Unlike other base metals, demand for nickel from China, the world's biggest consumer, has not dampened during the trade war with the US.
Nickel, the commodity used for making alloys, has gained more than 45 percent at the benchmark London Metal Exchange (LME) since the start of 2019.
Unexpected large-scale buying by Chinese companies and supply threat from the top producer, Indonesia, aided sentiment.
Similar moves were seen in domestic prices, too, with the MCX near month futures gaining more than 50 percent to a near five-year high.
Unlike other base metals, demand for nickel from the top consumer China has not dampened during the ongoing trade standoff with the US. Prices are insulated from major fall on buoyant outlook due to increased appetite from the stainless steel industry.
Stock accumulation by Chinese companies to supplement their own output has resulted in a sharp surge in global prices. Large-scale buying by these companies is reflected in LME inventories as well.
Stocks at LME warehouses have plummeted to their lowest level since January 2013. Inventories shed about 70 percent since it peaked in mid-2015.
Inventories at Shanghai Warehouse have seen a sharp uplift after stocks dropped to a four-year low.
A possible halt in nickel shipments of Indonesian ore from 2022 further supported prices. Based on a 2017 mining regulation, Indonesian authorities would enforce a ban on exports of unprocessed ore starting January 2022.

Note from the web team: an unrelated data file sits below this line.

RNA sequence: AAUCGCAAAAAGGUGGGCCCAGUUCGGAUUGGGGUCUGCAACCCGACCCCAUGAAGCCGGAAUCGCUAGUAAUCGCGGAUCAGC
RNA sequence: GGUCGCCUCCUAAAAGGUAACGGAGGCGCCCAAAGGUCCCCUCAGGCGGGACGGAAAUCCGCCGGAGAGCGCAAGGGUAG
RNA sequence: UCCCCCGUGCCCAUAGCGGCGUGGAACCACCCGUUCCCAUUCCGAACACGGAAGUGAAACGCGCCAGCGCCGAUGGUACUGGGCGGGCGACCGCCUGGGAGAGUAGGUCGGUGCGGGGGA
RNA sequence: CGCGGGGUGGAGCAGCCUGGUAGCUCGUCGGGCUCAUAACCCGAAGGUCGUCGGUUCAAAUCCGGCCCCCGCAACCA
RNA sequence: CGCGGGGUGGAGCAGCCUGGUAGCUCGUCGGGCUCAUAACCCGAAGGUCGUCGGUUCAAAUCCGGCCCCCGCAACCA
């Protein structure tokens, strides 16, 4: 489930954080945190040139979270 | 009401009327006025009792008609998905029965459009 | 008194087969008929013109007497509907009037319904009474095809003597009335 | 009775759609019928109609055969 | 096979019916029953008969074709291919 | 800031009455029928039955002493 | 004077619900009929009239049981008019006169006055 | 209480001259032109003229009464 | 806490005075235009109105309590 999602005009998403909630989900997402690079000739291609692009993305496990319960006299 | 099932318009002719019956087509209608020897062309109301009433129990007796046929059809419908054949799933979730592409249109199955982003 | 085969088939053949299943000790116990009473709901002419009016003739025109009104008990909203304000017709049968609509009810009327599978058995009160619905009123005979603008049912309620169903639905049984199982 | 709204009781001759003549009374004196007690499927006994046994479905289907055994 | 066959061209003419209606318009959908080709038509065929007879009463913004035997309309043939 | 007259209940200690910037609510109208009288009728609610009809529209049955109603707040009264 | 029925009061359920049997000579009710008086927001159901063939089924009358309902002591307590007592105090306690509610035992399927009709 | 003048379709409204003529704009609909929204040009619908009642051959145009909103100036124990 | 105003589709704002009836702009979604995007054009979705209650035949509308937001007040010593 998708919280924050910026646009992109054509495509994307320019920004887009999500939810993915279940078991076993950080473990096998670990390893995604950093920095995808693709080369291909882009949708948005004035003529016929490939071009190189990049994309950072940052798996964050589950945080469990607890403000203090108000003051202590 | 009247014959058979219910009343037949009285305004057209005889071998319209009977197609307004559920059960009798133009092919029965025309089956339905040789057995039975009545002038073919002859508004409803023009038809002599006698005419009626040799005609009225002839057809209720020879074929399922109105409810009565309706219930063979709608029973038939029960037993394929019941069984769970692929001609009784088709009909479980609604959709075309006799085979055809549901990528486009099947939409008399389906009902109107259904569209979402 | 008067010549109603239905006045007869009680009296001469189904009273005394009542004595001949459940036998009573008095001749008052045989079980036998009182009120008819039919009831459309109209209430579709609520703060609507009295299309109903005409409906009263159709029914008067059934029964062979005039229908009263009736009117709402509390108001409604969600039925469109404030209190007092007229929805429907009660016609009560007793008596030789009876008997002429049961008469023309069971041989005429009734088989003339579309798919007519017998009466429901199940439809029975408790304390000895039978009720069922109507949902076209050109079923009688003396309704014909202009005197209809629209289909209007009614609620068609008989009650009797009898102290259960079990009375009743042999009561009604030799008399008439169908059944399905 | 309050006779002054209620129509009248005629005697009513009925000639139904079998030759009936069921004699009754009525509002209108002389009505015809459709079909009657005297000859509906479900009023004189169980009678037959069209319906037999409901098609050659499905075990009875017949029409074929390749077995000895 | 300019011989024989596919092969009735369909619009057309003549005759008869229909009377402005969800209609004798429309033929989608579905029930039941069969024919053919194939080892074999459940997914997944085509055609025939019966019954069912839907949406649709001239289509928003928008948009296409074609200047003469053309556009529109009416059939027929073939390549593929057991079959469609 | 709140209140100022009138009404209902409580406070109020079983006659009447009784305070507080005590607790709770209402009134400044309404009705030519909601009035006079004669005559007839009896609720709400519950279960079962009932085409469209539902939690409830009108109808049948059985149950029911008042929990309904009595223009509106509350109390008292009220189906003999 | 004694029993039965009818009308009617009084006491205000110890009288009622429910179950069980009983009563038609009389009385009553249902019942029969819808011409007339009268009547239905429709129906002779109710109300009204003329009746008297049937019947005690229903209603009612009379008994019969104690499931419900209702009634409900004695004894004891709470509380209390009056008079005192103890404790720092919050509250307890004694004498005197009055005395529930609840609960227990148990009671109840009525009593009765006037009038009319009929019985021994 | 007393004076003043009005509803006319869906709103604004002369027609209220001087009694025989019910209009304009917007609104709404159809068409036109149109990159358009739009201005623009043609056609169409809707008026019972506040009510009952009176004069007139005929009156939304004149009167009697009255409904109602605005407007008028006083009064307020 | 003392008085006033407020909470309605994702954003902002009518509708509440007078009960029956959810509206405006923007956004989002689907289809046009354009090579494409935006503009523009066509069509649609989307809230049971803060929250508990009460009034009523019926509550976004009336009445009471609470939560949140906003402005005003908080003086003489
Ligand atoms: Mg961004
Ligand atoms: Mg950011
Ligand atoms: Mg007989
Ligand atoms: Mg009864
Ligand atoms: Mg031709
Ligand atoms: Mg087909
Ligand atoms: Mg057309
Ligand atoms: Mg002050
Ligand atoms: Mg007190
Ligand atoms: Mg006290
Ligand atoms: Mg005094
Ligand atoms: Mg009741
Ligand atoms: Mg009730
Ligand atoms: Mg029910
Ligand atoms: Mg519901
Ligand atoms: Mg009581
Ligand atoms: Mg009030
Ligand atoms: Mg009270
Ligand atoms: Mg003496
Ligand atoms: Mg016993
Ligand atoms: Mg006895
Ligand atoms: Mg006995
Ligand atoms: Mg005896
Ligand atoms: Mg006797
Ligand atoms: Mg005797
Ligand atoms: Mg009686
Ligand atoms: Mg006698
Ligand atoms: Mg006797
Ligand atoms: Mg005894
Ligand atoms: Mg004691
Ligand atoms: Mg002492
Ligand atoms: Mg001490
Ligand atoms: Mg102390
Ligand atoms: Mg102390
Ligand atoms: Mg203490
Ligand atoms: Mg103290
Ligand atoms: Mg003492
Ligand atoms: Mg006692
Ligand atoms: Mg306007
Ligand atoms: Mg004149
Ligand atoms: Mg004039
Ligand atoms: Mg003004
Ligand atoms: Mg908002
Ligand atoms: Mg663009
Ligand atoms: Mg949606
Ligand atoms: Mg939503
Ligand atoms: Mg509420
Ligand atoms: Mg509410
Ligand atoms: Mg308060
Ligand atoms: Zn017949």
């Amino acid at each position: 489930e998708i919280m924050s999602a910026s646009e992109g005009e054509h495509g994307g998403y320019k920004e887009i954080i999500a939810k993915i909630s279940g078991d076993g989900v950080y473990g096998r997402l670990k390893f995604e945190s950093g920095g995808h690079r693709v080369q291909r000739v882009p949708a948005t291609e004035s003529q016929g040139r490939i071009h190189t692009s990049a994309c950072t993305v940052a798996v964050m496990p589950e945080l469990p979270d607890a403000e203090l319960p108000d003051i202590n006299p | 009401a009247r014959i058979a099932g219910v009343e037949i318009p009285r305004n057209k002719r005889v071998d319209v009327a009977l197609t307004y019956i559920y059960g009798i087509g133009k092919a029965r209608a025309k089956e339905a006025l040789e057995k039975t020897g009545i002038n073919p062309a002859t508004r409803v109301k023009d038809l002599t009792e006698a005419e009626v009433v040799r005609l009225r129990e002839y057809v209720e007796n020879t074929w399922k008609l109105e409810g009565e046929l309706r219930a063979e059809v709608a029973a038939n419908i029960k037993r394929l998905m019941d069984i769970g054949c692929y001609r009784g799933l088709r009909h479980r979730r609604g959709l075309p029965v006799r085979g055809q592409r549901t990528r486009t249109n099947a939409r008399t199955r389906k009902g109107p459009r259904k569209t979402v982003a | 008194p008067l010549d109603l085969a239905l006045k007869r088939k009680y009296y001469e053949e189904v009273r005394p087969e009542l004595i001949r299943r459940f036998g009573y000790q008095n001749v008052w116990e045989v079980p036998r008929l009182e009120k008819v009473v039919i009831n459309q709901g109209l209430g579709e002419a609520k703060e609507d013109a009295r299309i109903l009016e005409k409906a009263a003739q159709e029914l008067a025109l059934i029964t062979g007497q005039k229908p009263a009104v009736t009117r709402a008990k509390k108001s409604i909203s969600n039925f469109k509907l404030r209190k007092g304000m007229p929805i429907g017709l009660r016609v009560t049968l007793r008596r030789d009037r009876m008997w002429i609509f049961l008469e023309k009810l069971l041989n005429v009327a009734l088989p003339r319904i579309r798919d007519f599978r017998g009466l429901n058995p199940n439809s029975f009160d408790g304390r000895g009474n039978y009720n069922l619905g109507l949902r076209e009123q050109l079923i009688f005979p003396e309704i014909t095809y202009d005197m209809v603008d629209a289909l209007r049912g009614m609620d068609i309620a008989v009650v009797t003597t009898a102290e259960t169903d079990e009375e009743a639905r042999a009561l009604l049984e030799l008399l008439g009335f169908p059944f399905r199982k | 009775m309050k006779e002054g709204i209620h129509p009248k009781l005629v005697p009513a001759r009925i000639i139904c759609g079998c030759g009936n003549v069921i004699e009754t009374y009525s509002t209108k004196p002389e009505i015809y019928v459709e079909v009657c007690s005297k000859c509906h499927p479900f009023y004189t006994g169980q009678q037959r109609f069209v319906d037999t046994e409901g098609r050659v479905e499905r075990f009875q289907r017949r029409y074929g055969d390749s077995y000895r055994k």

This move is expected to trigger a supply shortage. However, traders associations in the country have requested the government to revoke the plan and are waiting for the final decision.
As per government data, Indonesia has 13 operating smelters, with an operational capacity of 24.52 million tonnes that mostly produce nickel pig iron. Also, 22 more nickel miners are being developed with an additional capacity of 46.33 million tonnes.
Almost 70 percent of global nickel is used for making stainless steel and most of it in China. Chinese nickel demand is met by Indonesian and Philippine mines, which dominate the industry.
Indonesia is the world’s top producer followed by the Philippines.
However, the ongoing market trend shows that electric vehicle segment would fundamentally alter the demand structure of the metal.
Market participants expect the battery sector to be the second-largest demand area after stainless steel in the coming years. Currently, the battery sector constitutes almost 5 percent of the global nickel demand. Data shows demand from the battery sector is growing at a frenetic pace.
Global nickel market is in a deficit. As per the International Nickel Study Group, global deficit widened to 12,500 tonnes in May from 7,500 the previous month. In the first five months of 2019, global nickel deficit was 73,000 tonnes against the same period in 2018.
Looking ahead, demand is expected to be higher and supply short. The Indonesian government’s decision will be critical to a long-term price direction.
Any halt to the proposed ban will hamper the buying sentiments and trigger selling pressure. Possible economic stimulus measures taken by the Chinese government to prop up the economy amid the prolonged and costly trade standoff may give lower-level support to the metal.
On the price front, strong resistance is seen at $16,700 a tonne at LME which needs to be cleared for further sharp rallies. In MCX, prices have potential upside till Rs 1,200/1,350 levels but have room for a corrective selling before triggering sharp rallies.
(The author is Head Commodity Research, Geojit Financial Services)
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